Learning the ABCs of Relief Plan acronyms

CARES Act, ESSER & HEERF, CRRSAA, ESSER II & HEERF II and now the ARP Act. We work with educators on a daily basis and that’s a lot of acronyms for even us to understand.

How do these relief packages really help K-12 and institutions of higher education? Let’s break it down and see what it means for your institution.


Date signed into law: March 27, 2020

The Coronavirus Aid, Relief, and Economic Security Act (CARES Act) allotted $2.2 trillion to help businesses and Americans impacted by the COVID-19 pandemic.

  • K-12 dedicated funding – $13.5 billion was allocated for the Elementary and Secondary Emergency Education Relief (ESSER) fund.
  • Higher education – $14 billion of the total relief package was given to the Office of Postsecondary Education as the Higher Education Emergency Relief Fund (HEERF).


Date signed into law: December 27, 2020

The Coronavirus Response and Relief Supplemental Appropriations Act (CRRSAA) provided additional funds for the ESSER and HEER funds.

  • K-12 dedicated funding – $54.3 billion in supplemental ESSER II funding.
    • Similar to ESSER, states receive funds based on the same proportion that each state receives under the Elementary and Secondary Education Act Title-IA.
    • States must distribute at least 90% of funds to local education agencies based on their proportional share of ESEA Title I-A funds.
  • Higher education – $23 billion was allocated for HEERF II funding.
    • Institutions must adhere to the 50/50 institutional/student share split for CARES Act funds spent after December 27, 2020, where 50% is allocated to help student grants and 50% can be spent on approved institutional support and services.

American Rescue Plan (ARP) Act

Date signed into law: March 11, 2021

  • K-12 dedicated funding – $123 billion earmarked to add to ESSER funding.
  • Higher education – Nearly $40 billion is allocated to extend the HEERF program.

“… ensuring school districts and college campuses have access to guidance, technical assistance, and examples of best practices to inform their efforts to get students back into classrooms and meet their social, emotional, mental health, and academic needs.”

Miguel Cardona —
US Secretary of Education


Useful ways to utilize relief funds for post-pandemic success

With the vaccination rollout underway, administrators are preparing for the future and ways to connect with students post-pandemic. Student success is not only tied to academic achievement, but more importantly, their mental health. According to a study by Matthew Browning, an environmental psychologist at Clemson University, out of the 2,500 students surveyed across 7 different campuses, about 45 percent were highly impacted and about 40 percent were moderately impacted by distresses.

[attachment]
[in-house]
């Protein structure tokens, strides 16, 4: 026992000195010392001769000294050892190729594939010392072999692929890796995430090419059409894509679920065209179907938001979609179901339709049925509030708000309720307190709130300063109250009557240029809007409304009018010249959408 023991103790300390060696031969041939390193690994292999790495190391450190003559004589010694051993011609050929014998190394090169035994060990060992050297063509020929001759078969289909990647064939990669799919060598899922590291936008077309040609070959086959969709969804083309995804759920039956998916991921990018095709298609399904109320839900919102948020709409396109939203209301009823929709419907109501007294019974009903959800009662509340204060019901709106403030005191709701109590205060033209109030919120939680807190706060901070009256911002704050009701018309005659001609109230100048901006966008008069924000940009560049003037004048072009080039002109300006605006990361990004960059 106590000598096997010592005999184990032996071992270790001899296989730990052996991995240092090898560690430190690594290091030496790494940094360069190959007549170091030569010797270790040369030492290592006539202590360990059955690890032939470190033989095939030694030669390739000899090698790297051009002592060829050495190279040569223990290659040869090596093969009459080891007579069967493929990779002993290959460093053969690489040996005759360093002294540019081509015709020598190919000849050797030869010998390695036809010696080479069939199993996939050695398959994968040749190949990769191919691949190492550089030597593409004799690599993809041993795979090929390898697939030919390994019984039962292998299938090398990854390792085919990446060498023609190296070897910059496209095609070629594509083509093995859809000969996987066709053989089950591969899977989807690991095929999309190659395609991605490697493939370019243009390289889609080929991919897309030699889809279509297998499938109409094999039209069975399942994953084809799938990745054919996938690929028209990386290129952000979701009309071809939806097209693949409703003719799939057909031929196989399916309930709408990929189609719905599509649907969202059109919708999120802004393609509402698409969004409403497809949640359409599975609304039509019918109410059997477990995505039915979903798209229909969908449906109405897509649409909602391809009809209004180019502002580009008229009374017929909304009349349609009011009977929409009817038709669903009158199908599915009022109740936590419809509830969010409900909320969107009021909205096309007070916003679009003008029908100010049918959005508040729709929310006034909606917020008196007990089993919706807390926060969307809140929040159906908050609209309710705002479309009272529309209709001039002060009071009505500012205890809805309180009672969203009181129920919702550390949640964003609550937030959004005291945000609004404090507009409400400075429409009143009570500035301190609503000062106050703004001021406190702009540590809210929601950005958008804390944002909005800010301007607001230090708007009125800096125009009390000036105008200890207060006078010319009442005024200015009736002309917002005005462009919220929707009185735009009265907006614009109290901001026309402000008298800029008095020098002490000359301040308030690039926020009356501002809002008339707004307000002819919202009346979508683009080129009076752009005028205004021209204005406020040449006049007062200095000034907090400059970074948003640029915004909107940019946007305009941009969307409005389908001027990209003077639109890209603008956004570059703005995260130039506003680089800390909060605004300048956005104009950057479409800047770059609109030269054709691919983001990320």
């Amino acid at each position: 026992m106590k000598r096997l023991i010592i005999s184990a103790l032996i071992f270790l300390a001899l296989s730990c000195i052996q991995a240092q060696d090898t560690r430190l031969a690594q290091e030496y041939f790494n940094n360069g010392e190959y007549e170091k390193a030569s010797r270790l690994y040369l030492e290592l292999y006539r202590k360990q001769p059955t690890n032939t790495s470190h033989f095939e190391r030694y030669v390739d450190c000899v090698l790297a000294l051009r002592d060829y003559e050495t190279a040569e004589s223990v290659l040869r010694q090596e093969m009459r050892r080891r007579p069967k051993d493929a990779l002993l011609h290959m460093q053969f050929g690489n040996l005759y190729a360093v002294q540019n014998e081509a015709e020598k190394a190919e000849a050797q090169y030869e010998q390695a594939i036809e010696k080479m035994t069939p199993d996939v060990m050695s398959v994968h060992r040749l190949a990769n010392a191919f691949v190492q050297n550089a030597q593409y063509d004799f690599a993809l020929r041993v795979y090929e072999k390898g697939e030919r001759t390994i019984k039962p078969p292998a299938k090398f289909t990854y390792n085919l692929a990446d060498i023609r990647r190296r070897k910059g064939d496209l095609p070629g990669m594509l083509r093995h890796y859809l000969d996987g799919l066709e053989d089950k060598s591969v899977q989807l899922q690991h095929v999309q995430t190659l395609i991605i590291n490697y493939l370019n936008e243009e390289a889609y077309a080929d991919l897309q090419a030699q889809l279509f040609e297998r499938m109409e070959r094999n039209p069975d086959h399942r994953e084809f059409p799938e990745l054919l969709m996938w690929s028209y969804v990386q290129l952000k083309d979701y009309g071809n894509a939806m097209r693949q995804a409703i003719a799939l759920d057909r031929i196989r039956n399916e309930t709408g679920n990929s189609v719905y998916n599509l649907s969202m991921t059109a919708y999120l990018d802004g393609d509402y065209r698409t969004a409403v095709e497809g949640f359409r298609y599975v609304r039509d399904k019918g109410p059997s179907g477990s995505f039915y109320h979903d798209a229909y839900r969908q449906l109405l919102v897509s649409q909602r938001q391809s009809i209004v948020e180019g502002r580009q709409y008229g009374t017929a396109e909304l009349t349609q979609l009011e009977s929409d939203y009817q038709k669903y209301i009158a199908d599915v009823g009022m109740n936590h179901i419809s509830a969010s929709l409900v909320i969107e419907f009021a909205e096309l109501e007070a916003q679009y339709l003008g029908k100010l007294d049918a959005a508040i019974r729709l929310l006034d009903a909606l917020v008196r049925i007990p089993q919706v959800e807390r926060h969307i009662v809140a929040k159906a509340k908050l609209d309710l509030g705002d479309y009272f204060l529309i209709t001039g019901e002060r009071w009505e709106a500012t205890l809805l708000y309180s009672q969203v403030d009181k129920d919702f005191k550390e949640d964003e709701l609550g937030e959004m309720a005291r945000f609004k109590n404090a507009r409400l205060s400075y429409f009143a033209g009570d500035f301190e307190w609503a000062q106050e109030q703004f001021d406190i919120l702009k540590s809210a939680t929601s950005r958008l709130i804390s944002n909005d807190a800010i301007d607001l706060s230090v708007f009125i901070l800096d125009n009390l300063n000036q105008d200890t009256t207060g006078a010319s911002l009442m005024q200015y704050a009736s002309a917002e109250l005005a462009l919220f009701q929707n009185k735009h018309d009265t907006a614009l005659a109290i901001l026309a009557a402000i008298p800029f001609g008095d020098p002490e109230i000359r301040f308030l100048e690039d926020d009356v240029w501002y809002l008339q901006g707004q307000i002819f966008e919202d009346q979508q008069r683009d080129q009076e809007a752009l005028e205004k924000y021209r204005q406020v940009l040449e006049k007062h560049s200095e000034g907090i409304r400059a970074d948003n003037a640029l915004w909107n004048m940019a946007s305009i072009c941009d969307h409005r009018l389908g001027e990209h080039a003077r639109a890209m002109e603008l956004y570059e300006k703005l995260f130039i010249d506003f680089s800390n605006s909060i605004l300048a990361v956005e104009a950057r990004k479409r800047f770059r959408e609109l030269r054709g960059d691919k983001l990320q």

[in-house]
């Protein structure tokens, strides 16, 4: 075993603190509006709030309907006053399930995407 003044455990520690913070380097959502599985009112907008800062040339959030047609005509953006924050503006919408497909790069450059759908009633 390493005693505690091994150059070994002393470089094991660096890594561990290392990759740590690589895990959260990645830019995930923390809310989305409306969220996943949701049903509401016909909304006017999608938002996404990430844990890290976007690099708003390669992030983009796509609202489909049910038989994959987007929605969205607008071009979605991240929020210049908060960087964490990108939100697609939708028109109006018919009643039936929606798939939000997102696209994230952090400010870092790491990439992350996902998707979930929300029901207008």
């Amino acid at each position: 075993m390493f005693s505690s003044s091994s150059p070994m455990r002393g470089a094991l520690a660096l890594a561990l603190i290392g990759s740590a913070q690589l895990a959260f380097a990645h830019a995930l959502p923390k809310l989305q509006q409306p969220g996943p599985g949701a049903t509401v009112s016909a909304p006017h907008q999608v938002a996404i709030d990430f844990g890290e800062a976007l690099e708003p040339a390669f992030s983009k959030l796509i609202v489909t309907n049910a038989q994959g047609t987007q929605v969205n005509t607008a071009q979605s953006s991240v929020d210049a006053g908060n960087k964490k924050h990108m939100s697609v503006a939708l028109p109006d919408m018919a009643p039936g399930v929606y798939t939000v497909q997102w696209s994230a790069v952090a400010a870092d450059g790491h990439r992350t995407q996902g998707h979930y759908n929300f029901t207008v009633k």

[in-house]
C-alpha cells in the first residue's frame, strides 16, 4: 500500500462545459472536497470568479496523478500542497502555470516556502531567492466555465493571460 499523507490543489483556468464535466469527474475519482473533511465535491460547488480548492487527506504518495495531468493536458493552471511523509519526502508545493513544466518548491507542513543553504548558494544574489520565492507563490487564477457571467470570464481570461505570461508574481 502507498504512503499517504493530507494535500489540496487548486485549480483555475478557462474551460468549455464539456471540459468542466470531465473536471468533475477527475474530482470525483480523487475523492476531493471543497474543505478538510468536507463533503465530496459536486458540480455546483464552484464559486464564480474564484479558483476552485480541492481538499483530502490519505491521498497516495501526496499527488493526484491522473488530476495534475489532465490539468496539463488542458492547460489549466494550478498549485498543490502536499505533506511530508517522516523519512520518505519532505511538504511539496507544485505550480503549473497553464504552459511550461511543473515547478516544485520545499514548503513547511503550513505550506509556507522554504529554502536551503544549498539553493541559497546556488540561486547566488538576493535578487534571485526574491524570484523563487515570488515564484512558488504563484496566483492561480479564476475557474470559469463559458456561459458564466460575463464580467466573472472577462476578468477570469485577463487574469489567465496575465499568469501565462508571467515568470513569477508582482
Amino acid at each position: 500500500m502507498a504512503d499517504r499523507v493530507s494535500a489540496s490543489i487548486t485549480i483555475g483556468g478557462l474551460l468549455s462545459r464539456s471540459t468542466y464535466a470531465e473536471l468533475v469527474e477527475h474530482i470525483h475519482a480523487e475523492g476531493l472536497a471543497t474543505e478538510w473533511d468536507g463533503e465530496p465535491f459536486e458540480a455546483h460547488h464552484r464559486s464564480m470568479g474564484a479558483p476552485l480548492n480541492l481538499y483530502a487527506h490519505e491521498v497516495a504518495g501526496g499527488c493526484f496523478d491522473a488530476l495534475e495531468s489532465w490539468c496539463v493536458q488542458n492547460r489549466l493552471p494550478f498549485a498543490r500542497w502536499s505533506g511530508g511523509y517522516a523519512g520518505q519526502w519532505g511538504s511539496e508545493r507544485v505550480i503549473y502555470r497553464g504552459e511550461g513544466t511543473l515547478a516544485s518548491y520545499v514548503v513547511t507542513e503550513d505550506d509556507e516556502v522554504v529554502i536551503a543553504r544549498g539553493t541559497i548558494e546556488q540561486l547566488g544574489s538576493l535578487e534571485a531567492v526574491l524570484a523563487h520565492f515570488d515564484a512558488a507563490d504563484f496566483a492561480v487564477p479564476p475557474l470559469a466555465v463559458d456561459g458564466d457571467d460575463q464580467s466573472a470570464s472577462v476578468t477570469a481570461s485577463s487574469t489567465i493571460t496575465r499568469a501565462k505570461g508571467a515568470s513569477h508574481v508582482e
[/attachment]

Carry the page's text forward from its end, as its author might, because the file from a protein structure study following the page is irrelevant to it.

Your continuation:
As administrators look for ways to connect with students, they are finding a need to support both instructors and the critical counselors, advisors and other staff members who help students access other important services crucial to their success. Institutions are looking for a system that helps manage all student services and makes it easy for students to access what they need.

The answer is a complete academic communication system like ConexED. With a comprehensive platform that allows instructors, faculty and staff to take notes on every student interaction, you can provide students with a unique and individual experience. Each student’s profile is private and accessible to any instructor, counselor or advisor to better prepare them to help on an individual basis. Key academic milestones can be created by cohort to track student progress and early alerts help instructors, faculty or staff to follow up immediately with the student. And, all chat and video communication is FERPA and HIPAA compliant.

Even though the acronyms might be confusing, helping students succeed is crystal clear.

M.H.E.M Browning et alPsychological impacts from COVID-19 among university students: Risk factors across seven states in the United StatesPLOS ONE. Published online January 7, 2021. doi: 10.1371/journal.pone.0245327.